On Thursday November 12th, 6:30pm catch the Eugene Showing of Where Hope Resides, a new film about salmon and steelhead conservation issues in British Columbia’s Skeena River system. The film will be shown at the David Minor Theater 180 E. 5th St. Eugene, OR. Tickets are $10 pre-sale at the Caddis Fly Shop. All of the shows so far this year have sold out, so pick up your ticket early.
Join director Jason Sutton and producer Boots Allen of JahTrout at the event, and the afterparty, TBD.
Below is an interview with the producer of the film, Boots Allen.
The Skeena is really amazing in that unlike most of our rivers, it’s un-dammed. But the fish stocks are still struggling. If you had to pick one factor causing this decline, what would it be?
Boots Allen: I wish I could only pick one factor, but I can’t. What I can say is that some factors are more important than others. I don’t think that anyone would argue that ocean survival factors are a primary culprit. This is something that I think would be hard for anyone to do anything about. Some reputable individuals in fishery sciences and businesses have also pointed to the fact that many Skeena fish are caught by Alaskan fleets on their migration home. In addition, there has also been well documented habitat degradation due to clear-cutting of forests and general commercial and residential development. That is a big one. But I think that so much attention is now being turned to the issue of by-catch and overharvesting by the off-shore commercial fleets because many studies are showing that it has been detrimental to many threatened species and stocks within the Skeena watershed. The recent Independent Science Review Panel report clearly showed. As it is currently established, the commercial fleets are one of the primary culprits in the decline of steelhead and sockeye stocks like those from Kitwanga and Lakelse.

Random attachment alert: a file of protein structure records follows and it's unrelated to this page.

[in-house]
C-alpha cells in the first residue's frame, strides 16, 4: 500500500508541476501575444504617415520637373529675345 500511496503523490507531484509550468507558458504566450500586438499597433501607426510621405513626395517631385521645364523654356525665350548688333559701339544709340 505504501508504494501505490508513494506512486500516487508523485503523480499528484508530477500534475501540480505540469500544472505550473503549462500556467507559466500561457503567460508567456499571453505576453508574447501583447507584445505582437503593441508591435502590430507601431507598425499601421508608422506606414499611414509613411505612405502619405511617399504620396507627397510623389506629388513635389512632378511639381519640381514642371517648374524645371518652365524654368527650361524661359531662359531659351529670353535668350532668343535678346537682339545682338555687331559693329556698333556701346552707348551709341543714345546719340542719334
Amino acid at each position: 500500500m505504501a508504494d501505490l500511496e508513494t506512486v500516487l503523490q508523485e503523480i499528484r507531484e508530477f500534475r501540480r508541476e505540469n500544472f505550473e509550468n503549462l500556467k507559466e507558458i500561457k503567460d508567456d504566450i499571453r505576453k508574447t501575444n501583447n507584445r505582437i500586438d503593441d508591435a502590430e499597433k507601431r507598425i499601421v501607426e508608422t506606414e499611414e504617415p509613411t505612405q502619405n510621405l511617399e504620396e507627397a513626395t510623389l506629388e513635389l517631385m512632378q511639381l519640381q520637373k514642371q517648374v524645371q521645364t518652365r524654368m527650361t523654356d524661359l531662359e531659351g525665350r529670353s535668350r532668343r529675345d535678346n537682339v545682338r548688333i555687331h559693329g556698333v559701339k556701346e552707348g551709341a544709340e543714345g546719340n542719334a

This is not to say that commercial salmon harvesting on the Skeena River has to come to an end. The fishery is, for the most part, strong. What is needed is a fundamental change in how harvesting is accomplished. This is already underway. Much of the commercial fishing is being moved upriver to parts of the river and its tributaries that will do FAR less harm to threatened stocks. This is benefiting various First Nations tribes with additional revenue, jobs, and strengthening a link to an economic activity that is culturally vital for them.
What I think nobody wants is for offshore commercial fishing, and the cultural links that it provides to coast tribes and locals, to come to an end. It just needs severe restructuring. This may include downsizing, but this is already happening. What would be nice is for the Mifflin Plan to be revisited and to see if it is feasible for commercial offshore fishermen to once again be allowed to harvest more than just one specie of fish (not just salmon, but halibut, herring, crab, etc.) and in more than just one part of the coast on one license. That may help save offshore commercial fishing, and allow all species and stock to be harvest sustainably.